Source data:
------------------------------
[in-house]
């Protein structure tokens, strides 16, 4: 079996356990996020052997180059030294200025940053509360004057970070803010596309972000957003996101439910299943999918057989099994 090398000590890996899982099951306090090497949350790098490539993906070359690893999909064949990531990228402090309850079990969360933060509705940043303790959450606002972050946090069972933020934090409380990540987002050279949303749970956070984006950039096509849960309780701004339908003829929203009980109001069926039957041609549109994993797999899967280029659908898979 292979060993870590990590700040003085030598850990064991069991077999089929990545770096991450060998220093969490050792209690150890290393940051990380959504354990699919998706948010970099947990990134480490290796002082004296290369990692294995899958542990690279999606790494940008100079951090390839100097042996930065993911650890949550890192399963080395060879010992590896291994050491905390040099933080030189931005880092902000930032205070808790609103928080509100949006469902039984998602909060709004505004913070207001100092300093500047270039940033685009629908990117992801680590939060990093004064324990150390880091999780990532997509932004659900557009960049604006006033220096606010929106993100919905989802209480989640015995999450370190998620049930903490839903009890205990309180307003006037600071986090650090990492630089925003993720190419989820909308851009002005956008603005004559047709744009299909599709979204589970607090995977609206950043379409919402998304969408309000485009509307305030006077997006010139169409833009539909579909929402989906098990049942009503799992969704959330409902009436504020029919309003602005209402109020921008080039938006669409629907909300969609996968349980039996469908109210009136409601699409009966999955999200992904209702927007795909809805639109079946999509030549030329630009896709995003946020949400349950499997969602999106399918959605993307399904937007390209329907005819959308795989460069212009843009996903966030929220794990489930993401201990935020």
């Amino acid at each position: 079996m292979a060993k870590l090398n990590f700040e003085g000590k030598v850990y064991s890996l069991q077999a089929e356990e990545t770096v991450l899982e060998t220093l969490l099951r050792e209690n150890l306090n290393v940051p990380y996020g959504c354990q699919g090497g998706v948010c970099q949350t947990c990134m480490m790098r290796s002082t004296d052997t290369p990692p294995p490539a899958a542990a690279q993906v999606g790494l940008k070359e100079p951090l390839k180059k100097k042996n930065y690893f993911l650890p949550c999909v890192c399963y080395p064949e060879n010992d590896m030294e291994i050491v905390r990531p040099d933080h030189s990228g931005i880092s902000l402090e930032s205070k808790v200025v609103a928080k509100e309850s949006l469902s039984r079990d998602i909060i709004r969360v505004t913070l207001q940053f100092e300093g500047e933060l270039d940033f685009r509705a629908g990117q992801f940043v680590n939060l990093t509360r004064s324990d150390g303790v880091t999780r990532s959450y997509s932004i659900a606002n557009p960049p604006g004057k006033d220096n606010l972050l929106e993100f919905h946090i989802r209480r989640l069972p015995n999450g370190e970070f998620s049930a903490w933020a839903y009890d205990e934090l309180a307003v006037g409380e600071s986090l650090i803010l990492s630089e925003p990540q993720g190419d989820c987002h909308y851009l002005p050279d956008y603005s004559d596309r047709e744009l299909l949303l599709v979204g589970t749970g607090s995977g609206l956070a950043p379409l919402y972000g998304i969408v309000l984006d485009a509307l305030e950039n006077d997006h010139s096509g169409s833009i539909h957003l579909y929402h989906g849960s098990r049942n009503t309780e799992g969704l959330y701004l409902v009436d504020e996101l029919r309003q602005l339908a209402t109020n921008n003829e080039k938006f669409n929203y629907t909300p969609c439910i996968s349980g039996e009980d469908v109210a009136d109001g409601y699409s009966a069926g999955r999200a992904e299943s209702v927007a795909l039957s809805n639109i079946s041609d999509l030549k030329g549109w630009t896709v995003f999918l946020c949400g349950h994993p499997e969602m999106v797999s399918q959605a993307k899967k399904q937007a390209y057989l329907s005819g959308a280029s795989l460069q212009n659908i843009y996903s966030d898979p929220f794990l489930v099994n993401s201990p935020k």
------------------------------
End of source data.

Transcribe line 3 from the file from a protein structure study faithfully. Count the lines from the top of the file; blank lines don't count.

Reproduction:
């Amino acid at each position: 079996m292979a060993k870590l090398n990590f700040e003085g000590k030598v850990y064991s890996l069991q077999a089929e356990e990545t770096v991450l899982e060998t220093l969490l099951r050792e209690n150890l306090n290393v940051p990380y996020g959504c354990q699919g090497g998706v948010c970099q949350t947990c990134m480490m790098r290796s002082t004296d052997t290369p990692p294995p490539a899958a542990a690279q993906v999606g790494l940008k070359e100079p951090l390839k180059k100097k042996n930065y690893f993911l650890p949550c999909v890192c399963y080395p064949e060879n010992d590896m030294e291994i050491v905390r990531p040099d933080h030189s990228g931005i880092s902000l402090e930032s205070k808790v200025v609103a928080k509100e309850s949006l469902s039984r079990d998602i909060i709004r969360v505004t913070l207001q940053f100092e300093g500047e933060l270039d940033f685009r509705a629908g990117q992801f940043v680590n939060l990093t509360r004064s324990d150390g303790v880091t999780r990532s959450y997509s932004i659900a606002n557009p960049p604006g004057k006033d220096n606010l972050l929106e993100f919905h946090i989802r209480r989640l069972p015995n999450g370190e970070f998620s049930a903490w933020a839903y009890d205990e934090l309180a307003v006037g409380e600071s986090l650090i803010l990492s630089e925003p990540q993720g190419d989820c987002h909308y851009l002005p050279d956008y603005s004559d596309r047709e744009l299909l949303l599709v979204g589970t749970g607090s995977g609206l956070a950043p379409l919402y972000g998304i969408v309000l984006d485009a509307l305030e950039n006077d997006h010139s096509g169409s833009i539909h957003l579909y929402h989906g849960s098990r049942n009503t309780e799992g969704l959330y701004l409902v009436d504020e996101l029919r309003q602005l339908a209402t109020n921008n003829e080039k938006f669409n929203y629907t909300p969609c439910i996968s349980g039996e009980d469908v109210a009136d109001g409601y699409s009966a069926g999955r999200a992904e299943s209702v927007a795909l039957s809805n639109i079946s041609d999509l030549k030329g549109w630009t896709v995003f999918l946020c949400g349950h994993p499997e969602m999106v797999s399918q959605a993307k899967k399904q937007a390209y057989l329907s005819g959308a280029s795989l460069q212009n659908i843009y996903s966030d898979p929220f794990l489930v099994n993401s201990p935020k």